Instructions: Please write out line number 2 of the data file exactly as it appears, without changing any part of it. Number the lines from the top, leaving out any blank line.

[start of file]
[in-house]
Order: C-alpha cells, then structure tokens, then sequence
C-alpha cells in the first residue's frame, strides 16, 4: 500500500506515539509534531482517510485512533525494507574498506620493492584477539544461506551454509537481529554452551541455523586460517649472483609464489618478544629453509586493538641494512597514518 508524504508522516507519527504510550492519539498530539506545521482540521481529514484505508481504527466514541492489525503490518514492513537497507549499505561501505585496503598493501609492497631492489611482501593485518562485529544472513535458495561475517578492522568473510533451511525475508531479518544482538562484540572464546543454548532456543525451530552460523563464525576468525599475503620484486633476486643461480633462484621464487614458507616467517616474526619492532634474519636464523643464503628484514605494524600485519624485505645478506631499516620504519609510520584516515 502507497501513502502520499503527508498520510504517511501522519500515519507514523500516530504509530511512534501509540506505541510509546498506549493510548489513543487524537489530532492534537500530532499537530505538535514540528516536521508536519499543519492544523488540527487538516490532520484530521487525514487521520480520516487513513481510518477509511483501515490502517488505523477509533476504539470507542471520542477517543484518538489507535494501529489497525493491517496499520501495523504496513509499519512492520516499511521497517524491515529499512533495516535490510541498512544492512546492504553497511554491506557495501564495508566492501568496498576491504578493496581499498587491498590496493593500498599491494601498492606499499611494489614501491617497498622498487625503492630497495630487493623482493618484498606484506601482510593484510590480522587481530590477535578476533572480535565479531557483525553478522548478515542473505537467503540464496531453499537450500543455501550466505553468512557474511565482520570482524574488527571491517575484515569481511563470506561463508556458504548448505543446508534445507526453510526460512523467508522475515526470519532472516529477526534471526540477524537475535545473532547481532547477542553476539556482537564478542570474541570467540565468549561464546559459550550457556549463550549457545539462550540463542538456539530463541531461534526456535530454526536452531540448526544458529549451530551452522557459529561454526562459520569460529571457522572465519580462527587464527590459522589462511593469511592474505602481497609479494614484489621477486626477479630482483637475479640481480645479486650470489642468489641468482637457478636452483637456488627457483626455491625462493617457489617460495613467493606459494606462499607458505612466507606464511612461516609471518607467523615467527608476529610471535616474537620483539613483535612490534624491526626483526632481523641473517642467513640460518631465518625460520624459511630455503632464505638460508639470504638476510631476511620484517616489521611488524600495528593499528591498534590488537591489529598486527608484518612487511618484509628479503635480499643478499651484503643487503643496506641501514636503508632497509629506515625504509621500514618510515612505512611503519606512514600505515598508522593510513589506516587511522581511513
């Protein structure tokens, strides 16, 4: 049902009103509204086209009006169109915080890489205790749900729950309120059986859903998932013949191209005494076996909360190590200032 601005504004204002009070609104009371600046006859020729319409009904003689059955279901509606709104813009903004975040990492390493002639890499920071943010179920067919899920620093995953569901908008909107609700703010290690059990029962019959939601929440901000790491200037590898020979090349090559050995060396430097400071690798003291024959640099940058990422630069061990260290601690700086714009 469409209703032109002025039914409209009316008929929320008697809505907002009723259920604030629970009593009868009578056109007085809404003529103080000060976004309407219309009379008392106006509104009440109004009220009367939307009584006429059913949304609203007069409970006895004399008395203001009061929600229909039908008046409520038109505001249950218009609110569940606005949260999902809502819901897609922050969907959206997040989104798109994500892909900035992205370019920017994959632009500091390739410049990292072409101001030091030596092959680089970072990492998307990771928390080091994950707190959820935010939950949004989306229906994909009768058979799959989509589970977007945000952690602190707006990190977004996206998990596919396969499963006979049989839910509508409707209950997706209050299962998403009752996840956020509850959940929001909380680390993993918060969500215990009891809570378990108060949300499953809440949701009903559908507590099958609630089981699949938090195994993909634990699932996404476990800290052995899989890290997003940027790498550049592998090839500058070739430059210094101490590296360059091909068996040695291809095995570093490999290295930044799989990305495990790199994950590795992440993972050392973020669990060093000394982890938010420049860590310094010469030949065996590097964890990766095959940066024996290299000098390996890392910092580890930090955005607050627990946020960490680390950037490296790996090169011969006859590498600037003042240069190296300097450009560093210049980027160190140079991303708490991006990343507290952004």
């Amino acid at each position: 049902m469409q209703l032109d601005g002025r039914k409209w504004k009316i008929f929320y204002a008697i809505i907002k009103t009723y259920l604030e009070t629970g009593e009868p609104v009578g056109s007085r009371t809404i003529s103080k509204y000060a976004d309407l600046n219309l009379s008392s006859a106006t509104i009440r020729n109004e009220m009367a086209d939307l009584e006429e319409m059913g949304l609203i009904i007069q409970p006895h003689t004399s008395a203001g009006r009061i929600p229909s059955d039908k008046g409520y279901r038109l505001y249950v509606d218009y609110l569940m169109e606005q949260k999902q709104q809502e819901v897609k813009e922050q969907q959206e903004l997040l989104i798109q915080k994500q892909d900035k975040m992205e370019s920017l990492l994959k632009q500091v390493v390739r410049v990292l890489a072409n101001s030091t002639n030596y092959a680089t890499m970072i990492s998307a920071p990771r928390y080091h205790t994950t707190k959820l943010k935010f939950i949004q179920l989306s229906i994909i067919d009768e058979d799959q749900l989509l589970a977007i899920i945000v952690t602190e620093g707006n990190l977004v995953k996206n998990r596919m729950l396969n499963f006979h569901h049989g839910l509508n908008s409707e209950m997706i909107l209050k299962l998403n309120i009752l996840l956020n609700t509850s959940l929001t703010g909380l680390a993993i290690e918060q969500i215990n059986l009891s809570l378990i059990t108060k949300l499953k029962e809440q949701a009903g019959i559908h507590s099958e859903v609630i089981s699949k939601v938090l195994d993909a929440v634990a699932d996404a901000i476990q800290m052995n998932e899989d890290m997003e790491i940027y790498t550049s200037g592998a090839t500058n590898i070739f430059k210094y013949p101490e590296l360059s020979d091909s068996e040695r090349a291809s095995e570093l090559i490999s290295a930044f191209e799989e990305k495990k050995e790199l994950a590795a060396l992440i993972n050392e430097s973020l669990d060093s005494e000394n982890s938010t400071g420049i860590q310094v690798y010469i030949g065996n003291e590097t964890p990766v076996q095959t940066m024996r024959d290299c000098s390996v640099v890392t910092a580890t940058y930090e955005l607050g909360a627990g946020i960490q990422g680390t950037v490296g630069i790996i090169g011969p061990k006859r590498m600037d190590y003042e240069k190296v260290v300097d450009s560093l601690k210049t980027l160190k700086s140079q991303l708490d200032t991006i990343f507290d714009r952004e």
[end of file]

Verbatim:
Order: C-alpha cells, then structure tokens, then sequence